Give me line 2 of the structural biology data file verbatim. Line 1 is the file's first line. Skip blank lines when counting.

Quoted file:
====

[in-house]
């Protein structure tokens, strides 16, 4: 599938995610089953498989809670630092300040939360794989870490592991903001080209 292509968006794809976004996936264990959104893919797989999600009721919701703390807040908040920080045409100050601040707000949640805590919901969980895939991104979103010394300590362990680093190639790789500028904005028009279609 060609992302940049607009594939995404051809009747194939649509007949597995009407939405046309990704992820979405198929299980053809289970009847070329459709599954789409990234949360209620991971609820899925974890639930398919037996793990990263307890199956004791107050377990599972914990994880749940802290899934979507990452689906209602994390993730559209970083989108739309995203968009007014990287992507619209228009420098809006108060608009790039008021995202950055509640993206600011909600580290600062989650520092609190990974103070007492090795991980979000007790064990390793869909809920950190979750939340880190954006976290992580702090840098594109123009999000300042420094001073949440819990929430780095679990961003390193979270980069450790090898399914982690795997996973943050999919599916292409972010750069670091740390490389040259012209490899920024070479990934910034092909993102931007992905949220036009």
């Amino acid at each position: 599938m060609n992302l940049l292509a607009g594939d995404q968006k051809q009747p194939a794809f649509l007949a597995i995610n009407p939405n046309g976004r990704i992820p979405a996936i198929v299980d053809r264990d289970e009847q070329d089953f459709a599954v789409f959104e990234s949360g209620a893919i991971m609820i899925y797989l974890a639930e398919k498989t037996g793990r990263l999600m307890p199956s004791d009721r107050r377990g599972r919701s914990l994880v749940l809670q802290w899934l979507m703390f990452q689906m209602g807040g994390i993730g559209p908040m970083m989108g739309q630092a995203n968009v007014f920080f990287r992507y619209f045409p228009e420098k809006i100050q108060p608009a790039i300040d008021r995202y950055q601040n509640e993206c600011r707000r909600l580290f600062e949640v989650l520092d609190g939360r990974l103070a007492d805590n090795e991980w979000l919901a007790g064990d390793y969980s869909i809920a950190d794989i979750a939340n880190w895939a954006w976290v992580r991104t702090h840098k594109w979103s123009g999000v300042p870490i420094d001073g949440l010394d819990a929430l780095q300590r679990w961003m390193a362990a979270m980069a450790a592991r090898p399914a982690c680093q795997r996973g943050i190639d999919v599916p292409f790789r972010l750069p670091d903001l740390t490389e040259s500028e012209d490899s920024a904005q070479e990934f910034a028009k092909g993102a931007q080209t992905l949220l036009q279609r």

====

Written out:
């Protein structure tokens, strides 16, 4: 599938995610089953498989809670630092300040939360794989870490592991903001080209 292509968006794809976004996936264990959104893919797989999600009721919701703390807040908040920080045409100050601040707000949640805590919901969980895939991104979103010394300590362990680093190639790789500028904005028009279609 060609992302940049607009594939995404051809009747194939649509007949597995009407939405046309990704992820979405198929299980053809289970009847070329459709599954789409990234949360209620991971609820899925974890639930398919037996793990990263307890199956004791107050377990599972914990994880749940802290899934979507990452689906209602994390993730559209970083989108739309995203968009007014990287992507619209228009420098809006108060608009790039008021995202950055509640993206600011909600580290600062989650520092609190990974103070007492090795991980979000007790064990390793869909809920950190979750939340880190954006976290992580702090840098594109123009999000300042420094001073949440819990929430780095679990961003390193979270980069450790090898399914982690795997996973943050999919599916292409972010750069670091740390490389040259012209490899920024070479990934910034092909993102931007992905949220036009």